The Real Meaning Behind Luke Hemmings' 'Starting Line'

Solo Luke Hemmings is here and he does not disappoint.

The 5 Seconds of Summer frontman just dropped "Starting Line" — his first single as a solo artist — a track filled with yearning exquisitely illustrated in both the lyrics and Hemmings' pleading vocals. The introspective tune, which begins delicately on piano and crescendos on the chorus, puts Hemmings' songwriting front and center as he contemplates his thoughts on fear, identity, and what it is that he is really seeking in life.

"Starting Line" is the opening track on "When Facing The Things We Turn Away From," Hemmings' forthcoming debut. As the singer-songwriter explained on the song's "official visualizer," the record, which is set for release August 13, "grew out of a year of enforced stillness" after COVID-19 restrictions pushed 5SOS' planned 2020 tour into late 2021. As Hemmings began "writing on acoustic guitar and piano upstairs" in his house, the album began to take shape — and what emerged was a profound reflection on his life thus far. As Hemmings explained in the description of the visualizer, "Lyrically and sonically, this album has allowed me to decipher the last 10 years of my life and help me make sense of the person I am today and how I got here."

Dive deeper into the lyrics of "Starting Line" below.

Luke Hemmings searches for solace on 'Starting Line'

As demonstrated on 5SOS songs like "Not In The Same Way" and "Why Won't You Love Me," Luke Hemmings has the uncanny ability to unravel even the most complex emotions — and perhaps never more astutely than on his debut single. While "a lot of the songs" on "When Facing The Things We Turn Away From" come from Hemmings' current point of view, "some of them are written from the perspective of a 17-year-old kid in the thick of the industry." "You're reflecting on your youth and all of the madness and craziness," he explained (via Spotify). "It's like you're forgetting so many pieces of your life ... from the sheer volume."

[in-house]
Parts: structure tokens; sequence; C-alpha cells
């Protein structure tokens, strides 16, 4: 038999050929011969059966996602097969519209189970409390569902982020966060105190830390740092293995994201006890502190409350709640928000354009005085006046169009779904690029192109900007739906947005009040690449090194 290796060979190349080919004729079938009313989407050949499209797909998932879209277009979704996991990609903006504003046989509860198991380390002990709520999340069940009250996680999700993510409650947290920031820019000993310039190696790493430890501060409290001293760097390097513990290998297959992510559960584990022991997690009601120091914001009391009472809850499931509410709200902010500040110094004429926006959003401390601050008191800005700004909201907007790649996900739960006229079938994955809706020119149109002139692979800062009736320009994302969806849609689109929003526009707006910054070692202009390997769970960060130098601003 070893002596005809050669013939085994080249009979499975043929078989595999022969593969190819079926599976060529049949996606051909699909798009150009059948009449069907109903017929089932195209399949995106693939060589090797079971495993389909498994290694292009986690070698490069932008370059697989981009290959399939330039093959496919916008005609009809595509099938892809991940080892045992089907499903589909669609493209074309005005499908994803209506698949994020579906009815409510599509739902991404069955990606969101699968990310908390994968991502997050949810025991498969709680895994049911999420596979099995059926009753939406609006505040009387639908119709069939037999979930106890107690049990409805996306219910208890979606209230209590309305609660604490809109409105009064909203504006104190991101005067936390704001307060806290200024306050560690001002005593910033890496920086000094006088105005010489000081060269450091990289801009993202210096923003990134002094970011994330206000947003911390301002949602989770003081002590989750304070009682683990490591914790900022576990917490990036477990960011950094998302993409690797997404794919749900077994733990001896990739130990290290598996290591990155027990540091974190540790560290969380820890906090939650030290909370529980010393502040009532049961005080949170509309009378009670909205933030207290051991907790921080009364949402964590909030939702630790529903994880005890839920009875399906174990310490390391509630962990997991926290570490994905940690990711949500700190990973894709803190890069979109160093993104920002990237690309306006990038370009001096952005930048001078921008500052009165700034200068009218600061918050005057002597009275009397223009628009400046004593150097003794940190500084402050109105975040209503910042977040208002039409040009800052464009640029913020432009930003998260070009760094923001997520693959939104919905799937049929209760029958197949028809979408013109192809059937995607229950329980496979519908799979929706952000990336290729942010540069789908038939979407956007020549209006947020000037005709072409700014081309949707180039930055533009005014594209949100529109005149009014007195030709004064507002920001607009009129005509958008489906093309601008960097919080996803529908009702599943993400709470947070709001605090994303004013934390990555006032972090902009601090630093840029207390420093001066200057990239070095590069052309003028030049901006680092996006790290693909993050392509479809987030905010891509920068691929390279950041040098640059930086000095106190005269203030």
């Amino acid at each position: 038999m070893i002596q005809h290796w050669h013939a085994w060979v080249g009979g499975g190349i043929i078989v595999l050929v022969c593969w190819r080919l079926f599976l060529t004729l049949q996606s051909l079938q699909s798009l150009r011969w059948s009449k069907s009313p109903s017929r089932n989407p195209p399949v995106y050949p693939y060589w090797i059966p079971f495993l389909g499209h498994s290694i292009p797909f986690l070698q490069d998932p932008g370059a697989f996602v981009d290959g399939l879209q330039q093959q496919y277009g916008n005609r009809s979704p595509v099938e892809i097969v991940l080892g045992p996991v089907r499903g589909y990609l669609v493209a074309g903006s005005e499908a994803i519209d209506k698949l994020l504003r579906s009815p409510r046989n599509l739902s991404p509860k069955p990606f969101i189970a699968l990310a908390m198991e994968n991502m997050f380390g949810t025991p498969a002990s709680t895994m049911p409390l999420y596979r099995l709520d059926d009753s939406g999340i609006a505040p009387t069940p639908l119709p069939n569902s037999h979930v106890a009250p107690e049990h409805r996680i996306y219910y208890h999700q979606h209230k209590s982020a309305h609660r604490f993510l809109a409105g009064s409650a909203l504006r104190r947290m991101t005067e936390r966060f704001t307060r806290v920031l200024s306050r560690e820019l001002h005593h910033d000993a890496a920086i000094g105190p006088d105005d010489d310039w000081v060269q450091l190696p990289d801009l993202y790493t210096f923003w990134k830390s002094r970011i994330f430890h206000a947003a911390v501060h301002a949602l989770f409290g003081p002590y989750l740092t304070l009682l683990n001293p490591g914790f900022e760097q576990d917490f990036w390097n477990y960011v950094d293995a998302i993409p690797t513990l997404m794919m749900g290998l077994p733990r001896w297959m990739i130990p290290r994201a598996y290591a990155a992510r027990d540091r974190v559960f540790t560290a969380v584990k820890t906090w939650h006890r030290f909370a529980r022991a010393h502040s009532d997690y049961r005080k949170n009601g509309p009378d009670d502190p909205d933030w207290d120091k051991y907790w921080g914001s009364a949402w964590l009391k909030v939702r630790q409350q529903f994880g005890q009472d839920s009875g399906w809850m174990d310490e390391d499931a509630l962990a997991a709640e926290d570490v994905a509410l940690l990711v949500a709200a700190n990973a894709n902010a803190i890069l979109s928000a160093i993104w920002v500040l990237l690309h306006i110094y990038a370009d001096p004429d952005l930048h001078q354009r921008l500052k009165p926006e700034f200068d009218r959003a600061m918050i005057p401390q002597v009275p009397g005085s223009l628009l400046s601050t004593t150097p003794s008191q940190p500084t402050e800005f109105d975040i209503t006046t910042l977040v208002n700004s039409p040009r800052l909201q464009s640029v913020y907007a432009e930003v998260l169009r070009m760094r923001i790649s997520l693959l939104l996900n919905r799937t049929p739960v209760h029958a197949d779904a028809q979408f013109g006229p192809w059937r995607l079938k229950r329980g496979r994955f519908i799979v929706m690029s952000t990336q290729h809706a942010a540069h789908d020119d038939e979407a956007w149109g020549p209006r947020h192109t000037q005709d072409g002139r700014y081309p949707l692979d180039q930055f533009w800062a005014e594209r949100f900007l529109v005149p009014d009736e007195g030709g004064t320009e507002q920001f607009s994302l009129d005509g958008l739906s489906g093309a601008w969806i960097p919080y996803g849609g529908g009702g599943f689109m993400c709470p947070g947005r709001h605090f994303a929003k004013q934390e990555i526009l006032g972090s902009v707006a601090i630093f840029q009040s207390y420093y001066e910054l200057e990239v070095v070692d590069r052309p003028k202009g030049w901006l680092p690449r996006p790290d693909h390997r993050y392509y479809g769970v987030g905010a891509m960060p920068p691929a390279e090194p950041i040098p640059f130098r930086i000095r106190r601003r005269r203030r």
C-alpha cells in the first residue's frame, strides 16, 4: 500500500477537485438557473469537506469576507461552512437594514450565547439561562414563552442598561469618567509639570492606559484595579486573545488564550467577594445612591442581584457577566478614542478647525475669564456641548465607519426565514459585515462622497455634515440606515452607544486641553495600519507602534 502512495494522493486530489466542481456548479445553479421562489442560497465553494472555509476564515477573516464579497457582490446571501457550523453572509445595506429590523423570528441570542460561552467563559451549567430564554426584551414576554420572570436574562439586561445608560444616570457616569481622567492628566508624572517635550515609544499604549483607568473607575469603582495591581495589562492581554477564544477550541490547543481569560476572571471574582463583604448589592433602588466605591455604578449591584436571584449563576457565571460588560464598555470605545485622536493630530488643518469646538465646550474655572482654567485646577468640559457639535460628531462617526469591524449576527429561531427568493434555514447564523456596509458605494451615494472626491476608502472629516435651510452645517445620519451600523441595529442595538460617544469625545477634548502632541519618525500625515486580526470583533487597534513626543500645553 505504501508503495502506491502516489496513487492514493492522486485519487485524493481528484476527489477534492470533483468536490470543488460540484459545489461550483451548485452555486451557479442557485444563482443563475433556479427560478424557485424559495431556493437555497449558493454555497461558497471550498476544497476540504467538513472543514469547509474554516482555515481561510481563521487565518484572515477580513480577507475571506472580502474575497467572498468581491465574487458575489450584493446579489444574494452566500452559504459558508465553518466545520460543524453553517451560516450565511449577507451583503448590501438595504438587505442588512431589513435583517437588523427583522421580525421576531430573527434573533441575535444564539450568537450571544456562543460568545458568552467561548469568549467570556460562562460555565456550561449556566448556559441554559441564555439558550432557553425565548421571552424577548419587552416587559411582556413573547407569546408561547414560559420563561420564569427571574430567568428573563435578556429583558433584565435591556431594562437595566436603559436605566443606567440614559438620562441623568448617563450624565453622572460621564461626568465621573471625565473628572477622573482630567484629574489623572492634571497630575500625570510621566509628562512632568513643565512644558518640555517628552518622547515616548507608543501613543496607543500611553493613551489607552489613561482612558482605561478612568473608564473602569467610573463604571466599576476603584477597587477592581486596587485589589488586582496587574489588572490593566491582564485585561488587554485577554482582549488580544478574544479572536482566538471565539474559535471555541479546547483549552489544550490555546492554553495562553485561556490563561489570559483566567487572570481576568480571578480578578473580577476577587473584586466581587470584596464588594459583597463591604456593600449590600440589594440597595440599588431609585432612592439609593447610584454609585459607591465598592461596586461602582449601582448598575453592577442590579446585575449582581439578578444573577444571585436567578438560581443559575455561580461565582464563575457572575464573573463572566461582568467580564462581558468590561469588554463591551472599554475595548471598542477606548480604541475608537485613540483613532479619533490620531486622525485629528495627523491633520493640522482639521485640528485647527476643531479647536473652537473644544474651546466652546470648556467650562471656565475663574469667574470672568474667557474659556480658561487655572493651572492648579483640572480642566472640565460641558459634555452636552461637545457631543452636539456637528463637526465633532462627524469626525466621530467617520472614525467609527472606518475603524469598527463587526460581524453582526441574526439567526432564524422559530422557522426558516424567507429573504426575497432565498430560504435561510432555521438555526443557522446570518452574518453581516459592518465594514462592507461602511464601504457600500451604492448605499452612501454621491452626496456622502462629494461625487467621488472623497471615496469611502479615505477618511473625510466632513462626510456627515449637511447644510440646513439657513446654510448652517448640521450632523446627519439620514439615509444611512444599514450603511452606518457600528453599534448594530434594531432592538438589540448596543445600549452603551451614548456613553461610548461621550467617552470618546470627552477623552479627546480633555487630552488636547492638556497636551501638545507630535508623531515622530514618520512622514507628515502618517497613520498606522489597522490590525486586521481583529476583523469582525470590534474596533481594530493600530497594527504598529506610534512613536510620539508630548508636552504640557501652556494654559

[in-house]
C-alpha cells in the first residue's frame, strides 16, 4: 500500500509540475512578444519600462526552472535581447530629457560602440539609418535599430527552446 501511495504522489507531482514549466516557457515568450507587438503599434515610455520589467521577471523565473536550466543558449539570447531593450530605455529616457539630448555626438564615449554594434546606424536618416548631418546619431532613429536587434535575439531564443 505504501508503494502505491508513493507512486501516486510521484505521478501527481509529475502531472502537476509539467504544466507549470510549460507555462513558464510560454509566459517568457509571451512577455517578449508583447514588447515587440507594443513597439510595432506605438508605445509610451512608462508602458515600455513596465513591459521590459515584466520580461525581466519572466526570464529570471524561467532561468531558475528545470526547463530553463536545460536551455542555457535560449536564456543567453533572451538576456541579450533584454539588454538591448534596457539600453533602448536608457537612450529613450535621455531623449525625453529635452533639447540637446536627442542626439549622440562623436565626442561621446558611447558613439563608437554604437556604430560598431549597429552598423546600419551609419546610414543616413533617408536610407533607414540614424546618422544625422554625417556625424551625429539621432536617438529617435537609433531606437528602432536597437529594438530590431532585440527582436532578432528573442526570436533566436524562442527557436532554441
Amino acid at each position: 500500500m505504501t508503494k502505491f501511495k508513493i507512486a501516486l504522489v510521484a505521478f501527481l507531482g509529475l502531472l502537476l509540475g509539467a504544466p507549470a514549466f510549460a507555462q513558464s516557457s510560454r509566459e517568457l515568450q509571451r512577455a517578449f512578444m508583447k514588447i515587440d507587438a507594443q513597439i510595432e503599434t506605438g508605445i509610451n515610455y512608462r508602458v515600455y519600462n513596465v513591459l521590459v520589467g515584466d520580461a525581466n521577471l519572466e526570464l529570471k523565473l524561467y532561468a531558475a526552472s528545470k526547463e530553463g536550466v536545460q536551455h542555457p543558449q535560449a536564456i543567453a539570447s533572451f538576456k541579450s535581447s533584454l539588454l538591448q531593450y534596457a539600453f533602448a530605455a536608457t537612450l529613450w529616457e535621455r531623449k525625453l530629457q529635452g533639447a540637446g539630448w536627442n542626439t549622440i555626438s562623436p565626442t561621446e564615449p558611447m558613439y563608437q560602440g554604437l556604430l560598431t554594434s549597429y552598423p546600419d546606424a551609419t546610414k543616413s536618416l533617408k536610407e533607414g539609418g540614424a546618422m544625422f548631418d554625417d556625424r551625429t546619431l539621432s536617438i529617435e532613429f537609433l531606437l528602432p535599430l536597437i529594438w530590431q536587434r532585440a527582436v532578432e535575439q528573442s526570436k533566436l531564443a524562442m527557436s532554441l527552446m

On the first verse of "Starting Line," Hemmings repeats an aching refrain seeking solace: "Won't you comfort me / Warm the air that I breathe," "Won't you comfort me / Take the fear out of me." It's clear that he is looking — and longing — to be consoled, an elusive desire that seems to slip further and further out of reach as the track continues. Weighed down by fear and doubt, Hemmings belts on the chorus: "I wake up every morning with the years ticking by / I'm missing all these memories, maybe they were never mine / I feel the walls are closing / I'm running out of time / I think I missed the gun at the starting line." 

But, as the album title alludes, it's when we confront our deepest fears that we truly find ourselves.